The art world has yet to wake up to the quality of Maori weaving. In his book Te Aho Tapu, The Sacred Thread, ethnologist Mick Pendergrast makes the point that, compared to other aspects of Maori artistry, the manufacture of fine kakahu (cloaks) has not received recognition.
“It’s difficult to understand why . . . because whenever they are displayed they are universally admired and recognised as equal in skill and beauty to the finest costumes of other lands,” he writes.
One problem with exhibiting fine woven work is the fragility of the objects and the difficulty of handling them. Some of the finest examples of kakahu cannot be displayed for fear of damage.
Rangi Te Kanawa, grand-daughter of the late Dame Rangimarie Hetet, one of the last great muka weavers, is one of five textile conservators in this country. Deep within the Museum of New Zealand, Te Papa Tongarewa, I join her and Industrial Research chemist Gerald Smith as they explain their collaborative project: the search for a method to overcome the single biggest problem faced by conservators of Maori fibres—paru-induced degradation.
“Maori routinely dyed their garments black with paru, a smooth greyish mud containing iron and tannin,” Te Kanawa explains. “Flax is relatively stable by itself, but once it’s dyed with paru, it seems to have a limited life. We have to come up with a way of stabilising these paru-dyed textiles before they disintegrate.”
We all put on the surgical gloves used for handling delicate fibrous material. Gingerly I assist with unravelling an oversize roll of soft foam, to reveal within a magnificent kaitaka—a finely woven style of cloak with a characteristic silky sheen. But this one is in deplorable condition. Whole areas of once-fine black weave have just rotted out, as if motheaten.
Smith explains the challenge they face: “We know that degradation of the fibre is caused by increasing acidity due to oxidation of the paru. Now we are concentrating on finding out exactly what conditions we should be storing these dyed fibres in. Light and relative humidity play a big part, and we’re still doing experiments under nitrogen, oxygen and carbon dioxide. It’s looking very much like a case of having to keep our best weavings in the dark under controlled humidity if we want them to survive.”
I admire the intricate wefts of the garment. Te Kanawa tells me the backbone strands were made by double pair twining, a process involving the twining of four threads instead of a single pair. It is a very advanced weaving technique, she says, largely lost worldwide. “When I demonstrated it to some French textile historians at a conference recently, they were just blown away. They thought it had died out, like many of the finer aspects of the weaver’s craft which have been lost here.”
As part of the Maori cultural renaissance, harakeke work is staging a comeback at the hands of a dedicated band of flax weavers nationwide. In 1983, Aotearoa Moana a Kiwa Weavers was formed under the direction of the late Ngoi Pewhairangi, whose exhortation: “Ka raranga tonu tatou i a tatou”—Let us weave ourselves together—stressed the need to pool skills and resources for the survival of the craft.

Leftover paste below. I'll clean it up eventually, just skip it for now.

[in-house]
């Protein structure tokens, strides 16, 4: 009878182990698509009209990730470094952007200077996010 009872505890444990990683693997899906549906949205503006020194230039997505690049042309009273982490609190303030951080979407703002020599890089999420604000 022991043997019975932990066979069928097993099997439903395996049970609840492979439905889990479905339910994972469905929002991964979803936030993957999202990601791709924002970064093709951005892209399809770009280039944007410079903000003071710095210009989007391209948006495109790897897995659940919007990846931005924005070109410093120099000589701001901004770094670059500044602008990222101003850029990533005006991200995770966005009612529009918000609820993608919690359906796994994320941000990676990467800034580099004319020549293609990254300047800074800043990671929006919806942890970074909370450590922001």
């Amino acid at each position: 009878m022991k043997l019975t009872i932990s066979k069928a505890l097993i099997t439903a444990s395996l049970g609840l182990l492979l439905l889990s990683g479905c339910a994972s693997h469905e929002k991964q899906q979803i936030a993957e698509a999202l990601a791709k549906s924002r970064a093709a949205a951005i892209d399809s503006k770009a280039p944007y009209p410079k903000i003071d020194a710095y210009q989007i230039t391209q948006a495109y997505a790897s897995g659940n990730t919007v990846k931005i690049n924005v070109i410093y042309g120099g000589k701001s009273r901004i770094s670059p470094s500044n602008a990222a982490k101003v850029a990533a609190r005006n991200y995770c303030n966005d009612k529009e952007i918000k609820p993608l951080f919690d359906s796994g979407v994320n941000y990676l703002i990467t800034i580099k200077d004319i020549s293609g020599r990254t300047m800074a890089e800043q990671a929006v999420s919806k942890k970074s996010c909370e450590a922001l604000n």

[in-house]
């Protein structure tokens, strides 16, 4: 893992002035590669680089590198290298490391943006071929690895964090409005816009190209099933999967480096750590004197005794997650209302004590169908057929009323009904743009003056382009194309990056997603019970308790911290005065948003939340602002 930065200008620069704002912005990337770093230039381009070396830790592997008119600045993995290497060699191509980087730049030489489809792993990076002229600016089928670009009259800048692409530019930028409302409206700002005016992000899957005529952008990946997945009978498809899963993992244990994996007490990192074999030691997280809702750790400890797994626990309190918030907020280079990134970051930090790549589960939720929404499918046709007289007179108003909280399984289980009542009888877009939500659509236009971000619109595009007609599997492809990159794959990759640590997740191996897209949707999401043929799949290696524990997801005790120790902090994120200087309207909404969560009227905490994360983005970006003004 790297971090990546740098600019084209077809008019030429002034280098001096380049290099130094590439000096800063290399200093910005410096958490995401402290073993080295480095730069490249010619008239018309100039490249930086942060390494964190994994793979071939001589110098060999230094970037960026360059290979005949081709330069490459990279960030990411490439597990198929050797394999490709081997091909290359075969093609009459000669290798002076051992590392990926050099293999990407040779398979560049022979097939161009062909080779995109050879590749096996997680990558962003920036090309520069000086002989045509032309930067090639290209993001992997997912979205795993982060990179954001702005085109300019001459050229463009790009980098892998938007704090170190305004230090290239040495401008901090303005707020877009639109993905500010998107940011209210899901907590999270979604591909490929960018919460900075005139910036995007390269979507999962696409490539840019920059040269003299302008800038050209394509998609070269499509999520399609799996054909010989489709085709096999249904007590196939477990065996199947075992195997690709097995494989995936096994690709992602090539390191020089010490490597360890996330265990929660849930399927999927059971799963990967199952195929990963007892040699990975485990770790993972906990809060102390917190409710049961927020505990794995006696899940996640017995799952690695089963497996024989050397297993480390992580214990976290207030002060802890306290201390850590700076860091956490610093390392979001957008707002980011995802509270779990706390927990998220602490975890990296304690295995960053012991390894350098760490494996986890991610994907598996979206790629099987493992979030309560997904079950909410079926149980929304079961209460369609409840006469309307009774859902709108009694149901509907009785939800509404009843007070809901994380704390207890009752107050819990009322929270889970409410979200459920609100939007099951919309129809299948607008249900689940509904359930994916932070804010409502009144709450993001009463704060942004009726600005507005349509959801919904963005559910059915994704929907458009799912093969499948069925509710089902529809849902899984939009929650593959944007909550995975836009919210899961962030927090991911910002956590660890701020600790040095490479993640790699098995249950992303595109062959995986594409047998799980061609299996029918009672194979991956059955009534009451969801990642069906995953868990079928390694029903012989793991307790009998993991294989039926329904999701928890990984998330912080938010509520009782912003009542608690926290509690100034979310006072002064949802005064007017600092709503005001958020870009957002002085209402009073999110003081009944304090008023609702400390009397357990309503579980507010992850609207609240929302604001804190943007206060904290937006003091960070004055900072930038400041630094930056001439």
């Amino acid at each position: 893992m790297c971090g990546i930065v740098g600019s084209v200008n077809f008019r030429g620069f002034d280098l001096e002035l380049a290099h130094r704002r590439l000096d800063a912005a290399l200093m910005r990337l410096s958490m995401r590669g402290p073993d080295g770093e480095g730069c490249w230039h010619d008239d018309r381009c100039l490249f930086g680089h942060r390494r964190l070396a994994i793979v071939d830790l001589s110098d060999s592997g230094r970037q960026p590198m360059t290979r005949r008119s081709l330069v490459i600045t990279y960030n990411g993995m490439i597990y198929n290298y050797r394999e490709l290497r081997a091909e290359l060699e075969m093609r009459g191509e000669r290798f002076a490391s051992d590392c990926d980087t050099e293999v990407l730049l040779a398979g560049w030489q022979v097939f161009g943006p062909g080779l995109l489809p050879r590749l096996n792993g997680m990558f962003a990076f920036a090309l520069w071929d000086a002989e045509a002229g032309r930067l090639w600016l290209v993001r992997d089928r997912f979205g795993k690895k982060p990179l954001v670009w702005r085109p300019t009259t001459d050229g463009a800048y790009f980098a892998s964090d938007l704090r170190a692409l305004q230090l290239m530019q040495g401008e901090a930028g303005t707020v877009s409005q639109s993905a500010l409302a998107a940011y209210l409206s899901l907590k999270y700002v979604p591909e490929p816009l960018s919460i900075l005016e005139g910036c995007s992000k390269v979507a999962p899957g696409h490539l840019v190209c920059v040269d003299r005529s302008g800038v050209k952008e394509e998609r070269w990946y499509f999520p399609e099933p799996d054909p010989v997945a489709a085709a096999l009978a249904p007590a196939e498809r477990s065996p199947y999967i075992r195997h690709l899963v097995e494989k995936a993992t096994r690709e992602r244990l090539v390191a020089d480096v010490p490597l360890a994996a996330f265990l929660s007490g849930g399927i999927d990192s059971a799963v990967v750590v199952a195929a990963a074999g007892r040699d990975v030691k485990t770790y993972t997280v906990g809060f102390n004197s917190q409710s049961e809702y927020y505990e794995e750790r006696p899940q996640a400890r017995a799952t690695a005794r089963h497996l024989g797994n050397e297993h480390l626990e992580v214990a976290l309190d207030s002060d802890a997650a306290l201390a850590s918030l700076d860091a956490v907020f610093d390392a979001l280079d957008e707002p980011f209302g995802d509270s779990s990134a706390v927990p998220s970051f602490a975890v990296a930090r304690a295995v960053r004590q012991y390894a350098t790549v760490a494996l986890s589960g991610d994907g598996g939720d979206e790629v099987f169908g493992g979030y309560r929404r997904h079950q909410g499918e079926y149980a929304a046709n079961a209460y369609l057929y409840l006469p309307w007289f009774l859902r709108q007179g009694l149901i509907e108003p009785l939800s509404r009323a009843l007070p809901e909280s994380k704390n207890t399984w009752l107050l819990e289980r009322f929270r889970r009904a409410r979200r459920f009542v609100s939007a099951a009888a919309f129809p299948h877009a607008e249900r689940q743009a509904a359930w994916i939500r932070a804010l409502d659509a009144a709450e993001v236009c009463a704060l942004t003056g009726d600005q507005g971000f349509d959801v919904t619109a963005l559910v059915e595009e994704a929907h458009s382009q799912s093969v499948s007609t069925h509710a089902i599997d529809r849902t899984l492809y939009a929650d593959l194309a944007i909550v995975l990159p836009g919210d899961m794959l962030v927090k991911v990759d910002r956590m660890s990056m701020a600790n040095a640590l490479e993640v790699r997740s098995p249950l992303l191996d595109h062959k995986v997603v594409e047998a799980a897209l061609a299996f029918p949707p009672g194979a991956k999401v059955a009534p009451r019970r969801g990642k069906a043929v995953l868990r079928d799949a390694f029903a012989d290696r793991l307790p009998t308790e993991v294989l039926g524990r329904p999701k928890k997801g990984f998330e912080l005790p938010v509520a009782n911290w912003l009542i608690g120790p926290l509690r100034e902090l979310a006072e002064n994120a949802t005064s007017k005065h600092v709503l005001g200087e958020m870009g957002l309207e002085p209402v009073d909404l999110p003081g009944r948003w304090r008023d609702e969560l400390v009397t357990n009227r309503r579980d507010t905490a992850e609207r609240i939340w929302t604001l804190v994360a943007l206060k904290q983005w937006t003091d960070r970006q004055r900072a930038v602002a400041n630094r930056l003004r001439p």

Another group, Te Roopu Raranga/Whatu o Aotearoa (Maori weavers of New Zealand), seeks to nurture and preserve the techniques of raranga, whatu, and taniko (the three traditional forms of weaving) by arranging hui and wananga (teaching sessions) and holding exhibitions.
The resurgence in harakeke weaving awareness comes with a large body of tradition and ritual associated with flax. In earlier times, the observance of these customs and rituals was seen as a necessary part of successfully acquiring and retaining the skills. In “The Art of the Whare Pora” (1899), ethnologist Elsdon Best described the induction of young women into the ways and lore of the whare pora, the house of weaving. This was not a physical building, rather a guild of craftswomen. Young women were initiated into it by a tohunga. The novice (tauira) sat behind a pair of turuturu (cloak-weaving pegs), and fine examples of weaving were spread about. Special karakia were uttered by the tohunga, and then the tauira, holding a handful of prepared fibre, bent forward and bit the top of the right-hand weaving peg, which was considered sacred. Using the prepared fibre, she then wove the first line of her garment, the aho tapu or sacred thread, and tapu was lifted from the weaver and her work.
Rituals were involved at every step of the weaving process, designed to protect the vital qualities of the plant and the work of the weaver. Flax, for instance, was never cut in the rain or at night. There was no eating while working—today even the use of culinary knives for cutting flax is frowned upon. Children were discouraged from touching or stepping over even unused materials, perhaps to imbue them with an appropriate respect for the craft. Some protocols applied to harakeke horticulture. For example, when transplanting a flax fan “put his puku to the sun”—that is, the concave side, so it collects maximum light.